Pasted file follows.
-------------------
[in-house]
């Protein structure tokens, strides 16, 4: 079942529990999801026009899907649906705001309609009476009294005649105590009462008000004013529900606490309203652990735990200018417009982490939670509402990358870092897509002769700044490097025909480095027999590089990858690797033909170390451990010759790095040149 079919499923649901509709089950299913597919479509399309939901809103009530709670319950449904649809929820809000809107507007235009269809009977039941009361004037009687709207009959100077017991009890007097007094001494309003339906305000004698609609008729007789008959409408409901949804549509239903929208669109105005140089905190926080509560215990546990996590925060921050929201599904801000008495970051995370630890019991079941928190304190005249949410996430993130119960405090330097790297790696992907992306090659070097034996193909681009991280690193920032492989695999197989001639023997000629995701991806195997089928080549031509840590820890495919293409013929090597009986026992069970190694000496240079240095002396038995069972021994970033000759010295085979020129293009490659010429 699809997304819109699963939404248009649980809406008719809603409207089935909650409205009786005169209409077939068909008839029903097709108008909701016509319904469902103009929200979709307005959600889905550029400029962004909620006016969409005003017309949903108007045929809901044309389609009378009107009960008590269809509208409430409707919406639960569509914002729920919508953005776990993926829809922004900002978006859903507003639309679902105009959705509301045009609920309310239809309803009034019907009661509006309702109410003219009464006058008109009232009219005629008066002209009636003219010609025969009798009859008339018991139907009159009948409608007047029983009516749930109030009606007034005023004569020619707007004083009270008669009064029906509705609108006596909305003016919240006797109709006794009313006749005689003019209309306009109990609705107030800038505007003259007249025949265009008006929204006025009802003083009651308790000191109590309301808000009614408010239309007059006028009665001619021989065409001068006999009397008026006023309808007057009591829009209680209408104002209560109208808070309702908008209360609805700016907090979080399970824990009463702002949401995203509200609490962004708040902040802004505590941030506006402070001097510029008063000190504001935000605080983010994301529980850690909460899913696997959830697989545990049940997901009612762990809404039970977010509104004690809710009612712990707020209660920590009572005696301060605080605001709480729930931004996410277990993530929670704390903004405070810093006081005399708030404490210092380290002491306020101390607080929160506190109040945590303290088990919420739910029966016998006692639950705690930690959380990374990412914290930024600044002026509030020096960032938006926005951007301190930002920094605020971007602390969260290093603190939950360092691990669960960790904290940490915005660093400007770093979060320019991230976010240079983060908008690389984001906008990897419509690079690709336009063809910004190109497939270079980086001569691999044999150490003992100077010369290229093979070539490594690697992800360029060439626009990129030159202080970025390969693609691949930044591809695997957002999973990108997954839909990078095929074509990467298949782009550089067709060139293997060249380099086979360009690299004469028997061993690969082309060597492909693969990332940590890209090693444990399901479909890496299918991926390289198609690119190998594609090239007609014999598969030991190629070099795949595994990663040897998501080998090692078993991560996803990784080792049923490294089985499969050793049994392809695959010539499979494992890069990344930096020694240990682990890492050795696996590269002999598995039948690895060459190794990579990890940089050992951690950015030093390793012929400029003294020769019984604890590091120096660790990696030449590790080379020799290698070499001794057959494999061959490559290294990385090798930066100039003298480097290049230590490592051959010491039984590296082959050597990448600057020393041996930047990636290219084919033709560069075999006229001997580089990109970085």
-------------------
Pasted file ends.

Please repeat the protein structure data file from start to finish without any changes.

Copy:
[in-house]
């Protein structure tokens, strides 16, 4: 079942529990999801026009899907649906705001309609009476009294005649105590009462008000004013529900606490309203652990735990200018417009982490939670509402990358870092897509002769700044490097025909480095027999590089990858690797033909170390451990010759790095040149 079919499923649901509709089950299913597919479509399309939901809103009530709670319950449904649809929820809000809107507007235009269809009977039941009361004037009687709207009959100077017991009890007097007094001494309003339906305000004698609609008729007789008959409408409901949804549509239903929208669109105005140089905190926080509560215990546990996590925060921050929201599904801000008495970051995370630890019991079941928190304190005249949410996430993130119960405090330097790297790696992907992306090659070097034996193909681009991280690193920032492989695999197989001639023997000629995701991806195997089928080549031509840590820890495919293409013929090597009986026992069970190694000496240079240095002396038995069972021994970033000759010295085979020129293009490659010429 699809997304819109699963939404248009649980809406008719809603409207089935909650409205009786005169209409077939068909008839029903097709108008909701016509319904469902103009929200979709307005959600889905550029400029962004909620006016969409005003017309949903108007045929809901044309389609009378009107009960008590269809509208409430409707919406639960569509914002729920919508953005776990993926829809922004900002978006859903507003639309679902105009959705509301045009609920309310239809309803009034019907009661509006309702109410003219009464006058008109009232009219005629008066002209009636003219010609025969009798009859008339018991139907009159009948409608007047029983009516749930109030009606007034005023004569020619707007004083009270008669009064029906509705609108006596909305003016919240006797109709006794009313006749005689003019209309306009109990609705107030800038505007003259007249025949265009008006929204006025009802003083009651308790000191109590309301808000009614408010239309007059006028009665001619021989065409001068006999009397008026006023309808007057009591829009209680209408104002209560109208808070309702908008209360609805700016907090979080399970824990009463702002949401995203509200609490962004708040902040802004505590941030506006402070001097510029008063000190504001935000605080983010994301529980850690909460899913696997959830697989545990049940997901009612762990809404039970977010509104004690809710009612712990707020209660920590009572005696301060605080605001709480729930931004996410277990993530929670704390903004405070810093006081005399708030404490210092380290002491306020101390607080929160506190109040945590303290088990919420739910029966016998006692639950705690930690959380990374990412914290930024600044002026509030020096960032938006926005951007301190930002920094605020971007602390969260290093603190939950360092691990669960960790904290940490915005660093400007770093979060320019991230976010240079983060908008690389984001906008990897419509690079690709336009063809910004190109497939270079980086001569691999044999150490003992100077010369290229093979070539490594690697992800360029060439626009990129030159202080970025390969693609691949930044591809695997957002999973990108997954839909990078095929074509990467298949782009550089067709060139293997060249380099086979360009690299004469028997061993690969082309060597492909693969990332940590890209090693444990399901479909890496299918991926390289198609690119190998594609090239007609014999598969030991190629070099795949595994990663040897998501080998090692078993991560996803990784080792049923490294089985499969050793049994392809695959010539499979494992890069990344930096020694240990682990890492050795696996590269002999598995039948690895060459190794990579990890940089050992951690950015030093390793012929400029003294020769019984604890590091120096660790990696030449590790080379020799290698070499001794057959494999061959490559290294990385090798930066100039003298480097290049230590490592051959010491039984590296082959050597990448600057020393041996930047990636290219084919033709560069075999006229001997580089990109970085």